Heirloom Vegetables

They seem to be all the rage with foodies these days, but what exactly is an heirloom vegetable?

There are several schools of thought on the precise definition, but basically an heirloom veggie is one that was grown a long time ago, and has not been modified to use in modern, large scale agriculture.

Take these pictures of tomatoes.  You can see the different colors and shapes, which are generally not sold in supermarkets today.  Why?

Most stores want perfect, round, red tomatoes to meet consumer demand.  The tomatoes need to be able to ripen in a truck that will often sit for weeks or months at a time.  They are grown in huge fields in monocultural (only one type) plots.  Because of this, tomatoes (and other vegetables) have been hybridized and chosen for specific characteristics such as productivity, resistance to pesticides, and the ability to put up with mechanical pickers.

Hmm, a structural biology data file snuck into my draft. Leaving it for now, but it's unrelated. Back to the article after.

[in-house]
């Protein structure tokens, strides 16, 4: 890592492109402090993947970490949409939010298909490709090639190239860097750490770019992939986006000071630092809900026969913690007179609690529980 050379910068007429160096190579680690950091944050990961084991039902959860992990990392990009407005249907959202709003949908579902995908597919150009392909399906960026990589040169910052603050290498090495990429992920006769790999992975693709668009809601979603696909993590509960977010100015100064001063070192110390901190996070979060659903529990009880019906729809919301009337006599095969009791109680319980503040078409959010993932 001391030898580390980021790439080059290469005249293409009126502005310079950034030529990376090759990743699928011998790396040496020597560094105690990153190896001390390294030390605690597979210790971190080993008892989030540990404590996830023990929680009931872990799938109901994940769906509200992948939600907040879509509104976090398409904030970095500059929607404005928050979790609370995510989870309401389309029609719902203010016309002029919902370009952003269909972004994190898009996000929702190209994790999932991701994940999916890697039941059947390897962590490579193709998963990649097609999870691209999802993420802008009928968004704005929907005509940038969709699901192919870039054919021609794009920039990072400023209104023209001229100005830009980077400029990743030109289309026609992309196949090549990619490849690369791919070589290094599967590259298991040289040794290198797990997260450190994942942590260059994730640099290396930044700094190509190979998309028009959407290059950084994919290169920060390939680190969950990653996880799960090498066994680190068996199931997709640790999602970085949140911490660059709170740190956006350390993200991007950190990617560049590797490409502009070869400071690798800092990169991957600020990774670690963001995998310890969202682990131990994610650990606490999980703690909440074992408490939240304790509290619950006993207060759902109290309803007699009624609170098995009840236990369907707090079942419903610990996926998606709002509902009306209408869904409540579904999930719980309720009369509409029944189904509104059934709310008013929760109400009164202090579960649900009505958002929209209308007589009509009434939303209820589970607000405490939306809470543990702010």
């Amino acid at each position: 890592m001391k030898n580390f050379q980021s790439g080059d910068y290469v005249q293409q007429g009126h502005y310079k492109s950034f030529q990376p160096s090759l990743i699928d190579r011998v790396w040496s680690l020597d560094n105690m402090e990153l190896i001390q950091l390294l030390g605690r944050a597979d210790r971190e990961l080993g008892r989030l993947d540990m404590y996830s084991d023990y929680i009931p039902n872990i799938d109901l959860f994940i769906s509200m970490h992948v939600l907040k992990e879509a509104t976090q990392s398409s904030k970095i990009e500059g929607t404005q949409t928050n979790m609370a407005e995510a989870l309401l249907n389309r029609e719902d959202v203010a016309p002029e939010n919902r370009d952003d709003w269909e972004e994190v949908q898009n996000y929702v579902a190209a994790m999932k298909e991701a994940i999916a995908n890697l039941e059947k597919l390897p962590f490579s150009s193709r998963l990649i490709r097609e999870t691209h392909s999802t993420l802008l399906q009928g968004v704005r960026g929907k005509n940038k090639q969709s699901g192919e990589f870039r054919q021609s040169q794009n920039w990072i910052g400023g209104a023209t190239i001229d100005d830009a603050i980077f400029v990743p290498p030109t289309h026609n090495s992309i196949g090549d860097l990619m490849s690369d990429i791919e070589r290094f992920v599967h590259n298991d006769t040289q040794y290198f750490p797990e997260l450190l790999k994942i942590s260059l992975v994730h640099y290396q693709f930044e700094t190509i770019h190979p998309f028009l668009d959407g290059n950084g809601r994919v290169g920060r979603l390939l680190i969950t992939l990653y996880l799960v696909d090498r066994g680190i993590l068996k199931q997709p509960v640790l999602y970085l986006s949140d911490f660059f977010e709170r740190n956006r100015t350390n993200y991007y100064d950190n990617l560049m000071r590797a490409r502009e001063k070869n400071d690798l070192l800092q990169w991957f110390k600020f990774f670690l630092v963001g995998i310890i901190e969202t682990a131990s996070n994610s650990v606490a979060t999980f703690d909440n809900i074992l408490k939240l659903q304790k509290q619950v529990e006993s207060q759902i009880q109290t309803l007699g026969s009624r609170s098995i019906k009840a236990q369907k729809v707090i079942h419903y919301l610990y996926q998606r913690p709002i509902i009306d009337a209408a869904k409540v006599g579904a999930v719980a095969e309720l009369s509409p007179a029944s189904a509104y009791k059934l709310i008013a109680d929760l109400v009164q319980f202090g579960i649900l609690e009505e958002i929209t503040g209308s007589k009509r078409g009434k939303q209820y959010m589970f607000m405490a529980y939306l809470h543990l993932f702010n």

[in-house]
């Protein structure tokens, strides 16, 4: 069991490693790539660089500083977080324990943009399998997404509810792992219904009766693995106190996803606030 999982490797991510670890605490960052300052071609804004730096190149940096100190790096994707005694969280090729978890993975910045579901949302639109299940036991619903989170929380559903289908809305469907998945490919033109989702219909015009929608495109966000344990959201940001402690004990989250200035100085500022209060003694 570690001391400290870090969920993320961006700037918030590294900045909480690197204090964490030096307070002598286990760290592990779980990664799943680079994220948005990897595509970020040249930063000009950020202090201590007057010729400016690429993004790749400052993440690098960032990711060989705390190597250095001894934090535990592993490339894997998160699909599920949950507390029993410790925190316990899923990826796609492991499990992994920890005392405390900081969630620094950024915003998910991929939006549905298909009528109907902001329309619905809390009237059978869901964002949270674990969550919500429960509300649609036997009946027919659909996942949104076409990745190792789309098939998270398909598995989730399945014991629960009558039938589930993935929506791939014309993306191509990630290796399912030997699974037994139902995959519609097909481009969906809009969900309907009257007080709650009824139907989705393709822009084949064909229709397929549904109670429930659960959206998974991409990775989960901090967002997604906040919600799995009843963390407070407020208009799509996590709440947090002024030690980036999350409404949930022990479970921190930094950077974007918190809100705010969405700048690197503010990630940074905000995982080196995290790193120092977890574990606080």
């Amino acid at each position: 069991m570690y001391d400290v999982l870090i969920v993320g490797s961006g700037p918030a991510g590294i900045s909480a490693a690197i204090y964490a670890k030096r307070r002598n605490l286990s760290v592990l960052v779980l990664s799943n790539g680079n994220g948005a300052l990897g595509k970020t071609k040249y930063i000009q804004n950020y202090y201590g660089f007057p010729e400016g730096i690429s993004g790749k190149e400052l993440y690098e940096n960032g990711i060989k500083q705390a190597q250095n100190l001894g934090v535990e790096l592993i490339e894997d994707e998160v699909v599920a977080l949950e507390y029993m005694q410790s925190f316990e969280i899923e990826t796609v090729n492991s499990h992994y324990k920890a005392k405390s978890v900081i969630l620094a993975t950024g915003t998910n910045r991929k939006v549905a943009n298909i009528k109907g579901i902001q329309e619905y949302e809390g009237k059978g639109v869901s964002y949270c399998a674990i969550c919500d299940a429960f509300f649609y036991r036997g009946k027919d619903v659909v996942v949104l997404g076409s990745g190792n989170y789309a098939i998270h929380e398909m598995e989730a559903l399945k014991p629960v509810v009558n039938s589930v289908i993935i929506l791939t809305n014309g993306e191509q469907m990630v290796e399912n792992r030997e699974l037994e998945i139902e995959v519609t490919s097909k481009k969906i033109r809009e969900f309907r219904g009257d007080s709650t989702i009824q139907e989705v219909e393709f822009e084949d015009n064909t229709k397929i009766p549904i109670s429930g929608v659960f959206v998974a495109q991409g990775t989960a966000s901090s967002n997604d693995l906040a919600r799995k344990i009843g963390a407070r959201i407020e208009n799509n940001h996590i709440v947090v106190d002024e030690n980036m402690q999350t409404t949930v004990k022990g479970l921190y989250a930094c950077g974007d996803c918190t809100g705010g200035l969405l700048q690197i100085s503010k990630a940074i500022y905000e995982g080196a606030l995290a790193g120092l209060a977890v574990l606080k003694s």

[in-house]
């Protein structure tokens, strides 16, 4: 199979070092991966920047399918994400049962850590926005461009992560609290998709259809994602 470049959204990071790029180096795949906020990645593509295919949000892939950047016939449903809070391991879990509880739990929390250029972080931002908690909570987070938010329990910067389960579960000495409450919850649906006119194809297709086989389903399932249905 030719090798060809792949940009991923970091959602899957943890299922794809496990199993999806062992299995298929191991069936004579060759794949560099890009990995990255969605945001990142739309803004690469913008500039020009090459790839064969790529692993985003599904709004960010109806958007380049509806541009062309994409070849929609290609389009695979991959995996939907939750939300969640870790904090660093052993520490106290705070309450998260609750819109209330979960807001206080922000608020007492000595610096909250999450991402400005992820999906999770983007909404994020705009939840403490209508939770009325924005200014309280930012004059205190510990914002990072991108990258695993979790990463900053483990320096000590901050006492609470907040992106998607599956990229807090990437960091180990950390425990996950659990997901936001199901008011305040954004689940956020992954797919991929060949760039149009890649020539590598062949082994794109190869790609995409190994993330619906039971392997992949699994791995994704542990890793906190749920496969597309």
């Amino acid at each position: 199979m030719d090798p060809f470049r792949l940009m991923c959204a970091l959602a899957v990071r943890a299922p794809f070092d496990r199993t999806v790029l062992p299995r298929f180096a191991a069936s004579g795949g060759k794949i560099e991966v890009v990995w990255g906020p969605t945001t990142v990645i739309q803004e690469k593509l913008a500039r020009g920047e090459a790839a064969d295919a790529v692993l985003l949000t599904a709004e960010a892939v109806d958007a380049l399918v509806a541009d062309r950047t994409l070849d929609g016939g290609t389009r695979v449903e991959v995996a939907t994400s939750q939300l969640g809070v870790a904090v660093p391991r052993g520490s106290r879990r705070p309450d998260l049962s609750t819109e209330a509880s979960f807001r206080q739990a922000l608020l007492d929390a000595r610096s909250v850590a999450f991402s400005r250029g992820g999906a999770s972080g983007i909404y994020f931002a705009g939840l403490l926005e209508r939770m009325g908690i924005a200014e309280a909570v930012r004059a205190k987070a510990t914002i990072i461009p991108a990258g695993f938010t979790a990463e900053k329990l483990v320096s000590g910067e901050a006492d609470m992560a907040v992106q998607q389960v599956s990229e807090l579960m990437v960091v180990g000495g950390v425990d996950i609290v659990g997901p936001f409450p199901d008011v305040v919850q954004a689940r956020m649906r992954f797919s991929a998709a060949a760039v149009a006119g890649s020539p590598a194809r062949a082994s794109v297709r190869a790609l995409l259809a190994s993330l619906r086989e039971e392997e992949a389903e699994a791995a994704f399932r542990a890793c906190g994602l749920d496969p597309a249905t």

Notice, they are not necessarily grown for taste.

And this is why people grow heirlooms.  The shapes and colors are strange, they might not last for weeks and weeks in your fridge, but you can not beat the taste of an heirloom veggie straight out of your garden.  Purple carrots, pink tomatoes, blue pumpkins–you wouldn’t believe the huge variety that are now available that are dedicated to bringing back taste to people’s gardens.

You often need to grow heirloom varieties from seed–which is part of their charm.  Just think about growing a pepper that has been lovingly passed down through generations.  There are many sources for heirloom vegetable seeds–and sometimes the best source is talking to gardeners you know! 

Pioneer has many heirloom seed varieties at the store--why don't you start your own heirloom garden?

BLT with "Green Zebra" heirloom tomato and Five Color Silverbeet Swiss Chard.

BLT with "Green Zebra" heirloom tomato and Five Color Silverbeet Swiss Chard.